The NFL is Not Socialist

Among the most annoying and wrong-headed memes of the past 12 months is the media mantra that the NFL is a socialist endeavor.

It’s nonsense that has been bandied about for some time, but came to the forefront a few months ago when Bill Mahr brought it up. At its core, the dialogue centers around the fact that the NFL shares revenue amongst the teams.  The purpose of the train of thought is to annoy conservatives. While I’m all for annoying conservatives, or anyone really, with a well placed dig, I myself get annoyed when the dialogue jumps the tracks and enters into the realm of the absurd.

Again yesterday, the issue surfaced on Twitter as the Liz Mullen of the Sports Business Journal engaged in a discussion with Scott Fujita about the issue. Mike Silver chimed in by relinking to a recent column in which he referred to NFL owners as communists.

I’m by no means the first person point out the logical flaws of these claims, but at least let me be the latest.

The NFL is not socialist.

The NFL is a cartel.

There is a massive difference.

Actually, if we wanted to be totally honest, all the NFL is is a business that was incorporated incorrectly. If the NFL could go back in time and see the future, they would probably organize themselves as a single business entity, thus avoiding all the labor problems they currently face. That’s not the organic way in which the league developed, however, and so it remains a coordinated group of individual businesses who mutual depend upon one another.

The problem with taking economic terms and applying them to sports leagues is that they generally don’t fit. Only in sports do two competing businesses actually fundamentally depend on each other for mutual existence. If there are no football teams but the New York Giants, there are no football teams period. Sports franchises, by virtue of the very nature of sports, require that there be other teams to play.

The sharing of revenue in no way makes the NFL socialistic. Socialism has an element of sharing involved, yes, but it also exists as a counter-weight to the concept of capitalism. The NFL is 100% a capitalistic endeavor. The owners of NFL have a shared goal of maximizing profits. They seek to make as much money as possible for themselves. They merely recognize that it’s impossible for one football team to exist by itself. There have to be multiple teams in order to have a viable product, in this case a league of professional teams.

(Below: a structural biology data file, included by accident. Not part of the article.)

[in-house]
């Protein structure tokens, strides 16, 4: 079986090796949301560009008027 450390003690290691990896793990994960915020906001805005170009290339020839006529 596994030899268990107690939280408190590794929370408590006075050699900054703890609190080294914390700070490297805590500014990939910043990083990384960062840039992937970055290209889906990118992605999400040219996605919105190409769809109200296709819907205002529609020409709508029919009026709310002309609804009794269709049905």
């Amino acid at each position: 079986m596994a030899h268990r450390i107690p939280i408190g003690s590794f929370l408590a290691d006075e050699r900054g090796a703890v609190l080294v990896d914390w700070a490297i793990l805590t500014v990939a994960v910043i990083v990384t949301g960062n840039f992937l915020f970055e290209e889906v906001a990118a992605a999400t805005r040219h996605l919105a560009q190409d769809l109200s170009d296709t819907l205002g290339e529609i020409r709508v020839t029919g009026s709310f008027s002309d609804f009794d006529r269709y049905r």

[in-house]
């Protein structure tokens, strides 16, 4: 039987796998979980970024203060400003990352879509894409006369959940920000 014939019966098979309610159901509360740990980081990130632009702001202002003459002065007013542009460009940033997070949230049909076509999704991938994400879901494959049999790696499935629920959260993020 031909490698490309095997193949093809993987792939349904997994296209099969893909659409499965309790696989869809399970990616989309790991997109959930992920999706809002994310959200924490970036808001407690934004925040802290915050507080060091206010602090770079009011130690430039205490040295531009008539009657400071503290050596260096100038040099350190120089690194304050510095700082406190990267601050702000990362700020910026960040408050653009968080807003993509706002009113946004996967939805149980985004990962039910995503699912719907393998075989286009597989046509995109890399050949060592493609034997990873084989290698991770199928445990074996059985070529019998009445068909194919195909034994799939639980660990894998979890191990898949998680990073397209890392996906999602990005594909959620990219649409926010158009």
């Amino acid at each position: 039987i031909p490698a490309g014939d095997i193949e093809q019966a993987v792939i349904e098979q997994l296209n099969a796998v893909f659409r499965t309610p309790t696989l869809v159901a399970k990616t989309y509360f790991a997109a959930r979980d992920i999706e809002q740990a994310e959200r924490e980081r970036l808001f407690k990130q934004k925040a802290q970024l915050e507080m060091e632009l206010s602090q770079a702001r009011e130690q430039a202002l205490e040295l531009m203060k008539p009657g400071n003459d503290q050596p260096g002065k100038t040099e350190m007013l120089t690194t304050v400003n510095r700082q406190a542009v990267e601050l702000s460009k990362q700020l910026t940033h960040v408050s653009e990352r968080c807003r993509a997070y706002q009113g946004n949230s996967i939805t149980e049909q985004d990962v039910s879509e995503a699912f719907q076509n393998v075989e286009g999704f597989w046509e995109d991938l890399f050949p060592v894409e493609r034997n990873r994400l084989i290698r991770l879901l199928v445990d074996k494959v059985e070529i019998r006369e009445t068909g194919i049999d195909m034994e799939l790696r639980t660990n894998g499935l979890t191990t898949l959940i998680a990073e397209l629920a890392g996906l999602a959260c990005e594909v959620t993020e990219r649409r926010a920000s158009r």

A socialist enterprise seeks the economic good of the community as a whole. The NFL can ONLY be considered a form of socialism, if you consider the 31 NFL owners as complete self-contained community.

Of course, they are not. The fact is that the NFL also exists in an environment with front office workers, players, and coaches. The NFL also interacts with fans and municipalities and the federal government.  The NFL is not worried about the common good of any of those other parties. NFL owners are NOT a self-contained community, therefore they cannot be considered socialistic. They are a small group of businessmen coordinating their efforts to maximize profits by controlling labor costs and fixing prices.

By definition then, the NFL is a cartel.

A cartel, simply put is an arrangement among competitors to fix the cost of expenses and goods. It typically involves a small number of entrants and together the conspire to not act strictly in their own self-interest for the purpose of maximizing profit for the whole.

The NFL does not seek the economic good of everyone involved in the business of football. The reason they share profits is to create a better product that will allow them to collectively control the television market. They fiercely control labor costs in a way that is monopolistic, not socialistic.

The entire issue irritates me because it reduces complex economic concepts into meaningless slogans and tag lines. I will grant that many in the right deserve to have their noses tweaked. Too many people throw around the term ‘socialism’ ignorantly to refer to any government program they don’t like.  The solution, however, is not to continue to the perpetuate bad definitions and wrong headed notions about what the NFL is and how it operates.

The reason the word socialist is used is because it sounds more evil than ‘monopolistic’. Monopoly sounds like a guy in a tux and top hat is cruising around Boardwalk with his dog. Cartel sounds evil too, but that can only apply to drug dealers and is such a loaded word that many in the media hilariously cringed when the word was used in NFLPA briefs. Oh my gosh! They called the NFL a cartel! Such incendiary language!

Tongue in cheek or not, the moronic ‘the NFL is socialist so socialism can’t be all bad because everyone loves football!’ mantra has got to stop.

The NFL is much closer to Tony Montana than it is to Chairman Mao.